Archive for the ‘Goudge, Elizabeth’ Category

the bird in the tree elizabeth goudgeThe Bird in the Tree by Elizabeth Goudge ~ 1940. This edition: Coronet, 1990. Paperback. ISBN: 0-340-02683-9. 256 pages.

My rating: 6/10

This is the first book of what was to become the well-known “Eliots of Damerosehay” trilogy; three novels centered around a (mostly) artistic and intellectual upper-class family before and just after the World War II years. The setting of the ancient ship-building village in Hampshire, the real-life Buckler’s Hard referred to as Fairhaven, or “The Hard”, consisting of Big Village and Little Village, is lovingly drawn from life. The houses so eloquently described in the books as to be characters in their own right – Damerosehay, and, in the second book, the Herb O’Grace,  were fabricated by the author from memories of similar places important to her in her own retreat from the world to recuperate from her own emotional breakdown following the long illness and traumatic death of her beloved father, which prefaced the writing of this novel.

Visitors to Damerosehay, had they but known it, could have told just how much the children liked them by the particular spot at which they were met upon arrival. If the visitor was definitely disliked the children paid no attention to him until Ellen had forcibly thrust them into their best clothes and pushed them through the drawing-room door at about the hour of five; when they extended limp paws in salutation, replied in polite monosyllables to inquiries as to their well-being, and then stood in a depressed row staring at the carpet, beautiful to behold but no more alive than three Della Robbia cherubs modelled out of plaster. If, on the other hand, they tolerated the visitor, they would go so far as to meet him at the front door and ask if he had bought them anything. If they liked him they would go to the gate at the end of the wood and wave encouragingly as he came towards them. But if they loved him, if he were one of the inner circle, they would go right through the village, taking the dogs with them, and along the coast road to the corner by the cornfield, and when they saw the beloved approaching they would yell like all the fiends of hell let loose for the afternoon…

And as the story opens, the approaching visitor is very well beloved indeed. It is David, grandson of the matriarch of the country home Damerosehay, Lucilla Eliot, and the children referred to are his three young cousins, Ben, Tommy and Caroline, who are living with their grandmother in Hampshire while their father is in India and their mother in London.

As well as gifts for the children, David comes on this visit with some disquieting news for his grandmother. He has fallen in love with the children’s mother, his own aunt-by-marriage Nadine, who has just obtained a divorce from Lucilla’s son George. David and Nadine, despite the vaguely incestuous awkwardness of their relationship and the five year difference in their ages (Nadine is thirty; David twenty-five) propose to marry, and David has screwed up his courage to confront Lucilla with the decision as unalterable.

Lucilla cannot agree; she still hopes that Nadine and George will reunite, and she is utterly appalled at the thought of the trauma which the children will undergo, in particular the sensitive and sickly Ben, who worships his older cousin as well as his absent father; his mother’s proposed marriage will shatter Ben’s fragile peace, and Lucilla refuses to countenance such a thing.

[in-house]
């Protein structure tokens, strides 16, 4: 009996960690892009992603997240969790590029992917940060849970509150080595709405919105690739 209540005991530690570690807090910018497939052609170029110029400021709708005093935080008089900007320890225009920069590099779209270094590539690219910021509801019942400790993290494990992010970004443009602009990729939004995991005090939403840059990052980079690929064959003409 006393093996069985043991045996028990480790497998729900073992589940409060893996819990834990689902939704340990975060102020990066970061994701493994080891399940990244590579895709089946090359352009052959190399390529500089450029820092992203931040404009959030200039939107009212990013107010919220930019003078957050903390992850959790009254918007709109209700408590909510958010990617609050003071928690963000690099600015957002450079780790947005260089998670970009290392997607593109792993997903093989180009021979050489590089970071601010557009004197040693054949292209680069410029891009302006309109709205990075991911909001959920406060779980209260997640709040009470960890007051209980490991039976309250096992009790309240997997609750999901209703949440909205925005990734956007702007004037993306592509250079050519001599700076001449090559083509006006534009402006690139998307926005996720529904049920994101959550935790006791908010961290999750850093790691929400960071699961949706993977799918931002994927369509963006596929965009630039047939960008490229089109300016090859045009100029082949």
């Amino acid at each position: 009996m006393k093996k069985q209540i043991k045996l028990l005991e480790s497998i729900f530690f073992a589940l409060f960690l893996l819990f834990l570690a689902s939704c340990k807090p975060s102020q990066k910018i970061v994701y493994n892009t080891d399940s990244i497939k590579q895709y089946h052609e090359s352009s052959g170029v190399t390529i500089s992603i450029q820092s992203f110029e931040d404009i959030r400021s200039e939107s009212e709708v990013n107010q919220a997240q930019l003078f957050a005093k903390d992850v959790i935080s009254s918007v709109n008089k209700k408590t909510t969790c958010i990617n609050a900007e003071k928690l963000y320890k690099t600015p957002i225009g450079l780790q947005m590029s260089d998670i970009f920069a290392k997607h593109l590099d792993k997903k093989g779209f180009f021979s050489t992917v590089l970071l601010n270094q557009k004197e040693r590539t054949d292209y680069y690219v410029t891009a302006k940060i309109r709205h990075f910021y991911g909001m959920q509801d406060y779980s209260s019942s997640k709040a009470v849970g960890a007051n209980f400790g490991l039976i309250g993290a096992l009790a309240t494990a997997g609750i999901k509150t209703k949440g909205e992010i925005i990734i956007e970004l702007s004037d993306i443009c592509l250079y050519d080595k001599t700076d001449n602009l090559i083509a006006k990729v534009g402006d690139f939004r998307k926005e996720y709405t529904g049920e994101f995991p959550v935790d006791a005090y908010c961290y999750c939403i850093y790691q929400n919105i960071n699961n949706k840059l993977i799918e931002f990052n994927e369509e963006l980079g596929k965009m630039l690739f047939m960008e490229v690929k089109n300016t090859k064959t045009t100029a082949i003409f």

Lucilla fits the pattern of benignant family matriarch wonderfully well. She is a woman of strong personal attractiveness, being both physically beautiful and deeply invested in the interests of her extended family. She had, years ago when the child David was orphaned shortly after the Great War, purchased Damerosehay and built it up as a place of refuge to her children and grandchildren to retreat to for emotional and spiritual healing from the stresses of their workaday lives. And, like all matriarchs, she frequently feels as though she knows best in every situation, regardless of what her family wishes for themselves. So Lucilla sets out to make David and Nadine see the errors of their ways, and to knit together the unravelling family bonds.

Damerosehay itself has a fascinating history, and it is through the discovery of the details of the lives of those who have resided there before the Eliots that Lucilla finds support for her passionate defense of the virtues of loyalty and higher responsibility – to family and God, and to community and society – which she presses upon both David and Nadine as of higher importance than personal happiness.

Elizabeth Goudge was a loquacious describer of both people and places, and her sincere nature-worship and delight in the beauties of the rural world come through loud and clear in this novel. The descriptive passages, though frequently gushing, do paint clear and evocative pictures of the Hampshire countryside and village worlds; her descriptions of the people in her stories are equally well drawn.

If the story has one major fault – and it does have many small ones, too – it is that the conclusion is very obviously contrived and owes much too much to convenient discovery of old manuscripts and vaguely supernatural occurrences including a mysterious blue bird and a phantom mother and child. Capping things off is a well-placed storm and rescue-by-rowboat of an old family retainer with a key part to play in the background tale of Damerosehay’s earlier inhabitants, and its mysterious carved drawing-room mantelpiece, which exerts a strangely compelling influence on everyone who enters the room.